Keep your pets healthy
Your pet is loved very much and is very special to you, no matter if
it belongs to the canine family, feline family, avian family or even the
reptile family. The loss of a pet can be very painful and sometimes
difficult to deal with, especially for children. So, it's very important
to ensure that your pet is well looked after and protected at all times
- just the way your parents take care of you.
you decide to bring an animal home as your pet, you become its foster
parent virtually. It is your responsibility to make sure that your pet
is provided with everything it needs to stay safe and healthy. Pets are
not 'toys' you can play with and forget about. Their needs have to be
looked into. Like humans, they too contract diseases and fall sick. But,
if you are observant of your pet's behaviour you may spot the early
warning signals of any impending illness. Perhaps, then you might be
able to take early precautions and even save your pet from parting from
One of the first things you must do when you get a pet is give it the
necessary vaccinations. Your feline and canine friends especially must
be protected from various airborne diseases they catch not only when
they are very small, but also as adults. Once you make sure it gets its
annual vaccines, you have less to worry about. But, vaccines alone
cannot protect the animal.
Do not wait too long to take your pets to the vet.
It could develop various illnesses either from complications within
its own body or from outside germs entering its body. So, keeping your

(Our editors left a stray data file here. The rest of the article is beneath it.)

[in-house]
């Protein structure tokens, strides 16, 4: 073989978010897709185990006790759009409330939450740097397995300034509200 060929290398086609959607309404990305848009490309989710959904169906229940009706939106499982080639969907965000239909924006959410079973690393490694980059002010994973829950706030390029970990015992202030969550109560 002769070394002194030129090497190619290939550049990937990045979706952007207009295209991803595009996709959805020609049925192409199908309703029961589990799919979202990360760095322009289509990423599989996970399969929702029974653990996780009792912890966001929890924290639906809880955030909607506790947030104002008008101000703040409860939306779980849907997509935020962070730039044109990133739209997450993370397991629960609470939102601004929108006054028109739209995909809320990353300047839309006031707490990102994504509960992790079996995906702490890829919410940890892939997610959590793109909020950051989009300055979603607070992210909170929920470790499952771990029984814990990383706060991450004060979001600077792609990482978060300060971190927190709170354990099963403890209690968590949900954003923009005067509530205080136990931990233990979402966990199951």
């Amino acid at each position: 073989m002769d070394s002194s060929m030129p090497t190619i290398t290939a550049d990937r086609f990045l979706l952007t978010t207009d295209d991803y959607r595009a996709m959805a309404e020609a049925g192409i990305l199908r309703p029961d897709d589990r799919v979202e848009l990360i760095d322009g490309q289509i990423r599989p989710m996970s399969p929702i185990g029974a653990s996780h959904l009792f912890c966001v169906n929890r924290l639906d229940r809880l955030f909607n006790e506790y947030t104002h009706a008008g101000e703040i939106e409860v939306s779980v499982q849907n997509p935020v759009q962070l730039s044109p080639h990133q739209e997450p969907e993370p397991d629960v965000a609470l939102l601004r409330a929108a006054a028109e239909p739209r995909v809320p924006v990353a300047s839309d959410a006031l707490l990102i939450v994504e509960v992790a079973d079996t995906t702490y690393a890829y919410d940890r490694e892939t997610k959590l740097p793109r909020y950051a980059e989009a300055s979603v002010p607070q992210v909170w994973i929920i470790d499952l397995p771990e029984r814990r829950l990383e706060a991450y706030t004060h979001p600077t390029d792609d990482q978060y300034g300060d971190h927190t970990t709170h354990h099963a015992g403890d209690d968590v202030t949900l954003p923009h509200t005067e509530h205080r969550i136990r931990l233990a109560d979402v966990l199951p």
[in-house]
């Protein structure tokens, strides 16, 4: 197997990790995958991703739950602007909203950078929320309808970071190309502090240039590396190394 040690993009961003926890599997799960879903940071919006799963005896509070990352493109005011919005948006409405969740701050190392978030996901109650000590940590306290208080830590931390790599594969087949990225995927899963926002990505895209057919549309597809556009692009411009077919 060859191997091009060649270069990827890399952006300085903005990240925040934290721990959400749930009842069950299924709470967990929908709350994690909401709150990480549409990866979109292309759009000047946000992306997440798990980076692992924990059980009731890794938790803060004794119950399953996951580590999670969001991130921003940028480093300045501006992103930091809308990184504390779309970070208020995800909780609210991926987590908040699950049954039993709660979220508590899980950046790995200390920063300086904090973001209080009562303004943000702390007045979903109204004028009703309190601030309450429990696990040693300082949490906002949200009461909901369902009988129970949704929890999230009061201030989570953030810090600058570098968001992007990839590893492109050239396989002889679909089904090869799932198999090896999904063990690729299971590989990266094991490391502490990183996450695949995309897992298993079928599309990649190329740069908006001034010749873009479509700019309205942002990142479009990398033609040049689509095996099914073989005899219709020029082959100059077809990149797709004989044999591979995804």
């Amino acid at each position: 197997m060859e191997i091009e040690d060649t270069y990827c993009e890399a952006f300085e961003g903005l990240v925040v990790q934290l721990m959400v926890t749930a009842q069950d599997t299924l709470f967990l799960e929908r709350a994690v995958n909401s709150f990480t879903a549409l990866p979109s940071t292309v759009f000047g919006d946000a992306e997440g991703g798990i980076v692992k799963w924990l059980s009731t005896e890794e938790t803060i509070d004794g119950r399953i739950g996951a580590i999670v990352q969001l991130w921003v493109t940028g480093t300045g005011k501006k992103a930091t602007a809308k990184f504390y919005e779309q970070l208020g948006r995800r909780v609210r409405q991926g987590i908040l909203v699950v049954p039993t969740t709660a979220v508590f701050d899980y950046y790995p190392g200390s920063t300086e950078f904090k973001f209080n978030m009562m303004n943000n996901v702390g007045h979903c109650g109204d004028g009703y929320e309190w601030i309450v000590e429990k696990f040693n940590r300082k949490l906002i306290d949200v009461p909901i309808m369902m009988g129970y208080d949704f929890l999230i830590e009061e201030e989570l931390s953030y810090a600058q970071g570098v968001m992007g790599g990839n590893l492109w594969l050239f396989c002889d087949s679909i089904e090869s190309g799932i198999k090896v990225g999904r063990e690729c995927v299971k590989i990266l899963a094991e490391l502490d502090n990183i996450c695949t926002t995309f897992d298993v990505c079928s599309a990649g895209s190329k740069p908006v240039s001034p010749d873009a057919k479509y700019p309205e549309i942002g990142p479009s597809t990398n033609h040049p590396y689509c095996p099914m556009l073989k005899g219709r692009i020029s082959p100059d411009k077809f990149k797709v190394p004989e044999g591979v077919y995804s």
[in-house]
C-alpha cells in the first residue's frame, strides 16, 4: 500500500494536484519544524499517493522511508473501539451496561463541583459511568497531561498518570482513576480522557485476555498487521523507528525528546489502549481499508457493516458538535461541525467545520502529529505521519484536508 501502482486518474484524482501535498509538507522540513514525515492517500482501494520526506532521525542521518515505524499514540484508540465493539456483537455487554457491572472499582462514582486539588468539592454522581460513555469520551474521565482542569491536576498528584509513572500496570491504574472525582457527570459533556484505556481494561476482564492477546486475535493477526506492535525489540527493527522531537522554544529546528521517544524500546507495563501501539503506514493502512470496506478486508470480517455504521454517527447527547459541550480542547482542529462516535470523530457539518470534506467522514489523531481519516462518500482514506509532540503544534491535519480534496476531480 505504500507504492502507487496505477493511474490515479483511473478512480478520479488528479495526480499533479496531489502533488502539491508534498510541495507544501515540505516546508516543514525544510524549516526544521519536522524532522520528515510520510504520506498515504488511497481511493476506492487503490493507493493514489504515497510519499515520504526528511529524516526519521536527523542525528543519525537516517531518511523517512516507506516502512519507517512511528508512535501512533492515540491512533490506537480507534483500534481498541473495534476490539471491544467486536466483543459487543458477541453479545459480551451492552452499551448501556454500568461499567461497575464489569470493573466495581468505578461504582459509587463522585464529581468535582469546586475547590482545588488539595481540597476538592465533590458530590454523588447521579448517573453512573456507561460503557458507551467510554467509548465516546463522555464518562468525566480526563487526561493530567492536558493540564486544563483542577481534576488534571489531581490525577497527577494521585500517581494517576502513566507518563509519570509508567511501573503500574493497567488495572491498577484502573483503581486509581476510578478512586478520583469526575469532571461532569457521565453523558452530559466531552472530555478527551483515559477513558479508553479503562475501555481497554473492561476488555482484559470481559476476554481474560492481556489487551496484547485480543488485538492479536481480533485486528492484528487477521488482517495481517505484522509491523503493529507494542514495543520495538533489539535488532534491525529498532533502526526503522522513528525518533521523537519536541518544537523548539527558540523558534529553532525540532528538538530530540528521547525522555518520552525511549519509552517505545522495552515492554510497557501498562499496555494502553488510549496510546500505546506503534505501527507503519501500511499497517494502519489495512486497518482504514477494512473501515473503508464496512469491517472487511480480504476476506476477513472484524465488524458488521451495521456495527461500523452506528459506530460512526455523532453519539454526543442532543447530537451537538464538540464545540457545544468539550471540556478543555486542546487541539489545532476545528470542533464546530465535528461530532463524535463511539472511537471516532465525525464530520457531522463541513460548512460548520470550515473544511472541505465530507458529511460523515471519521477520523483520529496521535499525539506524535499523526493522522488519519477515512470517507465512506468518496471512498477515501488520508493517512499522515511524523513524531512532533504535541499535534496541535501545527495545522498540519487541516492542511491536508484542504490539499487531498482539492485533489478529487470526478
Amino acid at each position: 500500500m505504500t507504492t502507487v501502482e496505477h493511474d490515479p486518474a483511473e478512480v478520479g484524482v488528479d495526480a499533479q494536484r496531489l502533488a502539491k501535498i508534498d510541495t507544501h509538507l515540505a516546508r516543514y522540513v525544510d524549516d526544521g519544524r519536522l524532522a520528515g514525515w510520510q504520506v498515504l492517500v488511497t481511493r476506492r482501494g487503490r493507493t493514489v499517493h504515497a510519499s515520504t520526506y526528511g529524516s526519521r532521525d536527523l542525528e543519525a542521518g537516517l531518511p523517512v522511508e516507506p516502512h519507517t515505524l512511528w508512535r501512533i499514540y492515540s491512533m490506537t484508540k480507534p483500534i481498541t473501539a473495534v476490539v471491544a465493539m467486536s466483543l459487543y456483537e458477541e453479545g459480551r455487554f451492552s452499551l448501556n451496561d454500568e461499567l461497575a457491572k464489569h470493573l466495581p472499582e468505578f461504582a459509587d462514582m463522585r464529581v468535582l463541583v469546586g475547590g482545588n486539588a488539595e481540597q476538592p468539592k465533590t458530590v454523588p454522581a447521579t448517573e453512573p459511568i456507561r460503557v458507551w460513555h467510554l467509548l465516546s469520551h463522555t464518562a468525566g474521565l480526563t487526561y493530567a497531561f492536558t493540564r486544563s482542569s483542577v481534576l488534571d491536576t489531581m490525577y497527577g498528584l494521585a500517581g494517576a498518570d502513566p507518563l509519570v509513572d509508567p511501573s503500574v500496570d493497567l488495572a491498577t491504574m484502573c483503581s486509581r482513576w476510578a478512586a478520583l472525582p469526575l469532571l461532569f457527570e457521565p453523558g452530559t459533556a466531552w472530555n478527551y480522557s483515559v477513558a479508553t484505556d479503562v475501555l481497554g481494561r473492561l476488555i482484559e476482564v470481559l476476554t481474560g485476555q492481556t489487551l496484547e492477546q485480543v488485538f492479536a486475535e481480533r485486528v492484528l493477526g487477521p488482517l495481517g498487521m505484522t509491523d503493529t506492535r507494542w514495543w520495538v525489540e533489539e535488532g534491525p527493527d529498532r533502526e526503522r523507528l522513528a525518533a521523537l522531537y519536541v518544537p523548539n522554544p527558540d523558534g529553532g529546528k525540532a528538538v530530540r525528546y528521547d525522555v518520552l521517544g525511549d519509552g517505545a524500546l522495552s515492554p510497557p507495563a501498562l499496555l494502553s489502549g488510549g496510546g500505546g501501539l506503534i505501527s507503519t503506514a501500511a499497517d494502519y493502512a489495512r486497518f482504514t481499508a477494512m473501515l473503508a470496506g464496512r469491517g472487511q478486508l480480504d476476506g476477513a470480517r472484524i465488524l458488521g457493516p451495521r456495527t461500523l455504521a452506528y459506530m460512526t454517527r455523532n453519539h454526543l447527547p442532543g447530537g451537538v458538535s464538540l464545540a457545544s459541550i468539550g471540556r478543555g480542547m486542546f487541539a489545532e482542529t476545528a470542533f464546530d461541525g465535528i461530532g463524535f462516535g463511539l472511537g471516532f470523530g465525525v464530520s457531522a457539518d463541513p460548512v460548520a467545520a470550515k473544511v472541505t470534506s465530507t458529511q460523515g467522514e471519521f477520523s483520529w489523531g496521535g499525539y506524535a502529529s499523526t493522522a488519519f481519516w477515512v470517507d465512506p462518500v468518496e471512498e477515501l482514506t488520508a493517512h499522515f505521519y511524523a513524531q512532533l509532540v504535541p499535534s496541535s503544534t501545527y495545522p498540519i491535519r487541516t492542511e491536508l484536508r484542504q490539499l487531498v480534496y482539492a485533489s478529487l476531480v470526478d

pet clean especially free of fleas and ticks too plays a vital role in
its healthcare programme you automatically have to put into gear, the
moment it becomes 'your' pet.
Today we give you some vital signs to look out for in your canine
pet, to be alert to its health condition courtesy of 'The pictorial
guide to dog care.'
In general a healthy dog is always active, alert, and attuned to the
sounds around it. Its coat gleams and its nose is always moist.
Its eyes and nose are free of any discharge, its gums are not pale
and it has a healthy appetite. Did you know that both an increase or
decrease in appetite could mean it's not feeling very healthy? You must
know your pet's routine behaviour well, if you are to notice these early
* Poor coat condition
* Excessive sneezing or coughing
* Frequent wheezing or a runny nose
* Repeated vomiting
* Pale gums and bad breath
* Limping or slight paralysis
* Trembling or shaking
* Troubled breathing
* Moaning or whimpering (don't always ignore your pet's whimpering
thinking it's doing so just to get attention)
* Unusual slobbering or salivation.
These signs of course are generally easy to spot if you are someone
who's always watchful of your pet's behaviour. However, it may prove a
little more difficult to observe any changes in its toilet habits (bowel
movements). But, it's important to be watchful in this area too.
Be alert to the following....
Cloudy or orange-coloured urine
* Inability to urinate or an uncontrollable urge to do so.
* Diarrhoea that lasts more than 24 hours
* Stools that are dark or contain blood and mucus.
And, what should you do if you observe anyone of the above mentioned
signs in your pet? Consult your veterinarian as soon as possible and get
Your vet will tell you whether or not it's something you need to
observe for a little longer before administering any medical treatment
or not. Do not wait too long because it just may prove to be 'too' late.
However, unless you know your pet well, you'll never know whether it's
behaviour is normal or abnormal.
That is why it's important to examine and handle your pet regularly
and be attuned to its usual behaviour. Checking on some of the easily
detectable signs like the wet/dry condition of its nose, colour of gums
and tongue, and discharges from eyes and nose on a regular basis would
go a long way to help keep your dog healthy.
If your pet is important to you, then be alert to its behaviour so
that you can always do your best for it. Your pet's good health depends